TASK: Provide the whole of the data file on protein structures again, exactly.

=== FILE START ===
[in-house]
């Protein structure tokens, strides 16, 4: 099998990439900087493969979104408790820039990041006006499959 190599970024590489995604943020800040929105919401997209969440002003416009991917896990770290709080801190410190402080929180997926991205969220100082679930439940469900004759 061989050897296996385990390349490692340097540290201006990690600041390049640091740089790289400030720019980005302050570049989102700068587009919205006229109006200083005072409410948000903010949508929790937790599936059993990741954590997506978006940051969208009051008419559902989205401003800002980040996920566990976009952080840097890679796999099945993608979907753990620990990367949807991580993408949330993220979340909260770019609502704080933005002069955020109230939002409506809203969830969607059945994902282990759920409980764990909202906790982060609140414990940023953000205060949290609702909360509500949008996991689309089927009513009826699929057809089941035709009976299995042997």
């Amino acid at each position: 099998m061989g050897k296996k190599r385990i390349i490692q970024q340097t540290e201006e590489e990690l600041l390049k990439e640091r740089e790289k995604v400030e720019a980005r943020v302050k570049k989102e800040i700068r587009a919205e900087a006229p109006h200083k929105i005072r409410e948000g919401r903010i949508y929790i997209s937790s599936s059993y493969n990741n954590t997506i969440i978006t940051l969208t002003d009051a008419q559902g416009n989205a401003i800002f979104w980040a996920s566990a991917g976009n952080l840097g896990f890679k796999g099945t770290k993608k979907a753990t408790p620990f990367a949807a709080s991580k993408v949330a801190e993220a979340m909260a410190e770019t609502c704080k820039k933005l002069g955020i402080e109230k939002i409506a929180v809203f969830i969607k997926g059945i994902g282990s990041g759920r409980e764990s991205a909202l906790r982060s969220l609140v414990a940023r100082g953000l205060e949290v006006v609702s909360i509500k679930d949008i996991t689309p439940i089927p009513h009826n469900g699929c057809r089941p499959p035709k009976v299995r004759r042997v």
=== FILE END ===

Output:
[in-house]
């Protein structure tokens, strides 16, 4: 099998990439900087493969979104408790820039990041006006499959 190599970024590489995604943020800040929105919401997209969440002003416009991917896990770290709080801190410190402080929180997926991205969220100082679930439940469900004759 061989050897296996385990390349490692340097540290201006990690600041390049640091740089790289400030720019980005302050570049989102700068587009919205006229109006200083005072409410948000903010949508929790937790599936059993990741954590997506978006940051969208009051008419559902989205401003800002980040996920566990976009952080840097890679796999099945993608979907753990620990990367949807991580993408949330993220979340909260770019609502704080933005002069955020109230939002409506809203969830969607059945994902282990759920409980764990909202906790982060609140414990940023953000205060949290609702909360509500949008996991689309089927009513009826699929057809089941035709009976299995042997």
């Amino acid at each position: 099998m061989g050897k296996k190599r385990i390349i490692q970024q340097t540290e201006e590489e990690l600041l390049k990439e640091r740089e790289k995604v400030e720019a980005r943020v302050k570049k989102e800040i700068r587009a919205e900087a006229p109006h200083k929105i005072r409410e948000g919401r903010i949508y929790i997209s937790s599936s059993y493969n990741n954590t997506i969440i978006t940051l969208t002003d009051a008419q559902g416009n989205a401003i800002f979104w980040a996920s566990a991917g976009n952080l840097g896990f890679k796999g099945t770290k993608k979907a753990t408790p620990f990367a949807a709080s991580k993408v949330a801190e993220a979340m909260a410190e770019t609502c704080k820039k933005l002069g955020i402080e109230k939002i409506a929180v809203f969830i969607k997926g059945i994902g282990s990041g759920r409980e764990s991205a909202l906790r982060s969220l609140v414990a940023r100082g953000l205060e949290v006006v609702s909360i509500k679930d949008i996991t689309p439940i089927p009513h009826n469900g699929c057809r089941p499959p035709k009976v299995r004759r042997v």